Source: EMBO Journal - November 14, 2016 Category: Molecular Biology Authors: Grünberg, S., Henikoff, S., Hahn, S., Zentner, G. E. Tags: Chromatin, Epigenetics, Genomics & Functional Genomics, Transcription Articles Source Type: research

Molecular basis for cytoplasmic RNA surveillance by uridylation-triggered decay in Drosophila
The posttranscriptional addition of nucleotides to the 3' end of RNA regulates the maturation, function, and stability of RNA species in all domains of life. Here, we show that in flies, 3' terminal RNA uridylation triggers the processive, 3'-to-5' exoribonucleolytic decay via the RNase II/R enzyme CG16940, a homolog of the human Perlman syndrome exoribonuclease Dis3l2. Together with the TUTase Tailor, dmDis3l2 forms the cytoplasmic, terminal RNA uridylation-mediated processing (TRUMP) complex that functionally cooperates in the degradation of structured RNA. RNA immunoprecipitation and high-throughput sequencing reveals a...
Source: EMBO Journal - November 14, 2016 Category: Molecular Biology Authors: Reimao-Pinto, M. M., Manzenreither, R. A., Burkard, T. R., Sledz, P., Jinek, M., Mechtler, K., Ameres, S. L. Tags: RNA Biology Articles Source Type: research

MicroRNA-34/449 controls mitotic spindle orientation during mammalian cortex development
Correct orientation of the mitotic spindle determines the plane of cellular cleavage and is crucial for organ development. In the developing cerebral cortex, spindle orientation defects result in severe neurodevelopmental disorders, but the precise mechanisms that control this important event are not fully understood. Here, we use a combination of high-content screening and mouse genetics to identify the miR-34/449 family as key regulators of mitotic spindle orientation in the developing cerebral cortex. By screening through all cortically expressed miRNAs in HeLa cells, we show that several members of the miR-34/449 famil...
Source: EMBO Journal - November 14, 2016 Category: Molecular Biology Authors: Fededa, J. P., Esk, C., Mierzwa, B., Stanyte, R., Yuan, S., Zheng, H., Ebnet, K., Yan, W., Knoblich, J. A., Gerlich, D. W. Tags: Cell Adhesion, Polarity & Cytoskeleton, Neuroscience, RNA Biology Articles Source Type: research

T-lymphoid progenitors - we know what they are, but know not what they may be
This study not only supports that the lymphoid fate of early T-cell progenitors is not yet fully stabilized but also shows that under oncogenic conditions, this multilineage plasticity potential of T-lymphoid progenitors can lead to transdifferentiation into myeloid leukemia. While gene expression profiles suggest that approximately 5% of all AML cases originate from T-lymphoid progenitors, novel treatment strategies targeting JAK2/STAT3 signaling might open new avenues for this AML cohort. (Source: EMBO Journal)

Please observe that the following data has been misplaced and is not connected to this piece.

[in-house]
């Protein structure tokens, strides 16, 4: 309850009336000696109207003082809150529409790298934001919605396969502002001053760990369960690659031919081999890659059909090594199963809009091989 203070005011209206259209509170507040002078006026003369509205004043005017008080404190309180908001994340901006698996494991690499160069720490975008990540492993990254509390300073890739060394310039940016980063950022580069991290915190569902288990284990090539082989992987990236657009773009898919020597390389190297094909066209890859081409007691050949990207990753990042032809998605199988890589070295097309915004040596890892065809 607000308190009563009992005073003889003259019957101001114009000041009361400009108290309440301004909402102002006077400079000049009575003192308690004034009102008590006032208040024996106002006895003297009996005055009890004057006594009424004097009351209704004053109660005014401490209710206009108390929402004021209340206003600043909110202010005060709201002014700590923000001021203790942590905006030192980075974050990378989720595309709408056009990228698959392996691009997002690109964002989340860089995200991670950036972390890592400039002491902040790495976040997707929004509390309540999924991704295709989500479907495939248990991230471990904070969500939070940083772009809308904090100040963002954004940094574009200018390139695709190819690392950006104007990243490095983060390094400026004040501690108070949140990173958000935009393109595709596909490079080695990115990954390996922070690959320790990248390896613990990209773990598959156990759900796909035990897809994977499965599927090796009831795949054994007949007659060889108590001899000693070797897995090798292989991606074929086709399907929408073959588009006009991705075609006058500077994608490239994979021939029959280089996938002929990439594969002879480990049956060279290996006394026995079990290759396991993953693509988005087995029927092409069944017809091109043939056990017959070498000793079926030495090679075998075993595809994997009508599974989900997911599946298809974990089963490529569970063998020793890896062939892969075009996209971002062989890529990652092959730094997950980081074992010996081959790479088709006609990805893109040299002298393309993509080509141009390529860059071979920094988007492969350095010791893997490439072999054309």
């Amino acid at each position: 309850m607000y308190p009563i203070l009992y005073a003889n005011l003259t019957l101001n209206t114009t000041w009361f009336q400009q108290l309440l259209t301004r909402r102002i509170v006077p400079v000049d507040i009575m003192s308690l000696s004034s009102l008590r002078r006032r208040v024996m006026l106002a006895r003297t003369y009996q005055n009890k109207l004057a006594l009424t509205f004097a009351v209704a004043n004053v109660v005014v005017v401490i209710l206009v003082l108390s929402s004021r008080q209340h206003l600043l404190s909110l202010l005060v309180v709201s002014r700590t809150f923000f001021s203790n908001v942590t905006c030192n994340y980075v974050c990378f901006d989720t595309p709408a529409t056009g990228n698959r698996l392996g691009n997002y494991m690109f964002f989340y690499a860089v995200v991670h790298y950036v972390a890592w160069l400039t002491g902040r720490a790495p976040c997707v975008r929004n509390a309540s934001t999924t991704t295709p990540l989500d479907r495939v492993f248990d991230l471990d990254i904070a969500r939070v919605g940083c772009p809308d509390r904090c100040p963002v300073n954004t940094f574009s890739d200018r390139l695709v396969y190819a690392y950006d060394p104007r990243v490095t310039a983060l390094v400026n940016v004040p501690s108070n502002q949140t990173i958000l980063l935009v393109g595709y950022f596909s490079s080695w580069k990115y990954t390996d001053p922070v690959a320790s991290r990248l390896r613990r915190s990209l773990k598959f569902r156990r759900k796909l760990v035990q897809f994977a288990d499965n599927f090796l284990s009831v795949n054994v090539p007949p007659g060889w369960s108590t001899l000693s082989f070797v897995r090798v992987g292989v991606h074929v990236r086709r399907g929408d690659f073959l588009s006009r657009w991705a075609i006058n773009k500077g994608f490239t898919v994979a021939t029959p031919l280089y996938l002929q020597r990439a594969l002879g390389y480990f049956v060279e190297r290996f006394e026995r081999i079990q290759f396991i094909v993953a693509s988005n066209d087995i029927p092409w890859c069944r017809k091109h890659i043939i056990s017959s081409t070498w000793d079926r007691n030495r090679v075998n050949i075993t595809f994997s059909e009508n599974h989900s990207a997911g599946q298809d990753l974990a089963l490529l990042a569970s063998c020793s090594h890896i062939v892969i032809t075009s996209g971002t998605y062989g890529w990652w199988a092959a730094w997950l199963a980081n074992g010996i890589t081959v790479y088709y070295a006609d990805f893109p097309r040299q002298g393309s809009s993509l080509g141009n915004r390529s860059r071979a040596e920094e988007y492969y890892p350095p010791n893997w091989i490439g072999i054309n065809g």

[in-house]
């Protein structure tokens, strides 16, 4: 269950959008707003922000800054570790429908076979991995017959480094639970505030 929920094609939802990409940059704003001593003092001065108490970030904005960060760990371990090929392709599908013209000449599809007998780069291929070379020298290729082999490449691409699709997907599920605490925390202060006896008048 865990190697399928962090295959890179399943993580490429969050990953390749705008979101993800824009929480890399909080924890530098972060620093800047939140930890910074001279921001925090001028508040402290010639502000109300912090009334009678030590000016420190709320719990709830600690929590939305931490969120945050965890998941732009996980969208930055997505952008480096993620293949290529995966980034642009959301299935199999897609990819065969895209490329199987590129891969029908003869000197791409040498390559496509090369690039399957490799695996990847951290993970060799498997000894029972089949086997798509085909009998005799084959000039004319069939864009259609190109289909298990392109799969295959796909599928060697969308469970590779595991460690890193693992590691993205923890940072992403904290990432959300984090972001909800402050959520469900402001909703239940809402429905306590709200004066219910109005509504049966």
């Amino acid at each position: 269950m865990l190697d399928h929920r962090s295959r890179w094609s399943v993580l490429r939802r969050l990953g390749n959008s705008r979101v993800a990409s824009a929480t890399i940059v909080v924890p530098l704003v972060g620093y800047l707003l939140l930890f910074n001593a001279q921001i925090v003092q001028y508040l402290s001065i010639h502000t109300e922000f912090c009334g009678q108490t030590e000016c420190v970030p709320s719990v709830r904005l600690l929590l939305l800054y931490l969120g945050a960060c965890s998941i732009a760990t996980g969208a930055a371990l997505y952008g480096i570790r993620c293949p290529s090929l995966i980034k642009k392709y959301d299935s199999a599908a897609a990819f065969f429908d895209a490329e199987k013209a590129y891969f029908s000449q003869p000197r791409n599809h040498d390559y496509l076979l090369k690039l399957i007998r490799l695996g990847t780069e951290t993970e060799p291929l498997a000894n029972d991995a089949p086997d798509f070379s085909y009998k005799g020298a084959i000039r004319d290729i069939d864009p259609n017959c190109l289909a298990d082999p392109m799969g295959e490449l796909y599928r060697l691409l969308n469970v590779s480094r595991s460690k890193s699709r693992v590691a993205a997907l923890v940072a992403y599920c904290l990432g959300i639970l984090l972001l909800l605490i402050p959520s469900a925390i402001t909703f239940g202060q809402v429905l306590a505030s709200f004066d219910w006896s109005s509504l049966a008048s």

Source: EMBO Journal - November 14, 2016 Category: Molecular Biology Authors: Bullinger, L. Tags: Cancer, Development & Differentiation, Immunology News [amp ] Views Source Type: research

Molecular requirements of the B-cell antigen receptor for sensing monovalent antigens
How the B-cell antigen receptor (BCR) is activated upon interaction with its cognate antigen or with anti-BCR antibodies is not fully understood. We have recently shown that B-cell activation is accompanied by the opening of the pre-organized BCR oligomers, an observation that strengthens the role of receptor reorganization in signalling. We have now analysed the BCR oligomer opening and signalling upon treatment with different monovalent stimuli. Our results indicate that monovalent antigens are able to disturb and open the BCR oligomer, but that this requires the presence and activity of the Src family kinase (SFK) Lyn. ...
Source: EMBO Journal - November 1, 2016 Category: Molecular Biology Authors: Volkmann, C., Brings, N., Becker, M., Hobeika, E., Yang, J., Reth, M. Tags: Immunology Articles Source Type: research

A Golgi rhomboid protease Rbd2 recruits Cdc48 to cleave yeast SREBP
Hypoxic growth of fungi requires sterol regulatory element-binding protein (SREBP) transcription factors, and human opportunistic fungal pathogens require SREBP activation for virulence. Proteolytic release of fission yeast SREBPs from the membrane in response to low oxygen requires the Golgi membrane-anchored Dsc E3 ligase complex. Using genetic interaction arrays, we identified Rbd2 as a rhomboid family protease required for SREBP proteolytic processing. Rbd2 is an active, Golgi-localized protease that cleaves the transmembrane segment of the TatA rhomboid model substrate. Epistasis analysis revealed that the Dsc E3 liga...
Source: EMBO Journal - November 1, 2016 Category: Molecular Biology Authors: Hwang, J., Ribbens, D., Raychaudhuri, S., Cairns, L., Gu, H., Frost, A., Urban, S., Espenshade, P. J. Tags: Membrane & Intracellular Transport, Post-translational Modifications, Proteolysis & Proteomics Articles Source Type: research

Evi1 regulates Notch activation to induce zebrafish hematopoietic stem cell emergence
During development, hematopoietic stem cells (HSCs) emerge from aortic endothelial cells (ECs) through an intermediate stage called hemogenic endothelium by a process known as endothelial-to-hematopoietic transition (EHT). While Notch signaling, including its upstream regulator Vegf, is known to regulate this process, the precise molecular control and temporal specificity of Notch activity remain unclear. Here, we identify the zebrafish transcriptional regulator evi1 as critically required for Notch-mediated EHT. In vivo live imaging studies indicate that evi1 suppression impairs EC progression to hematopoietic fate a...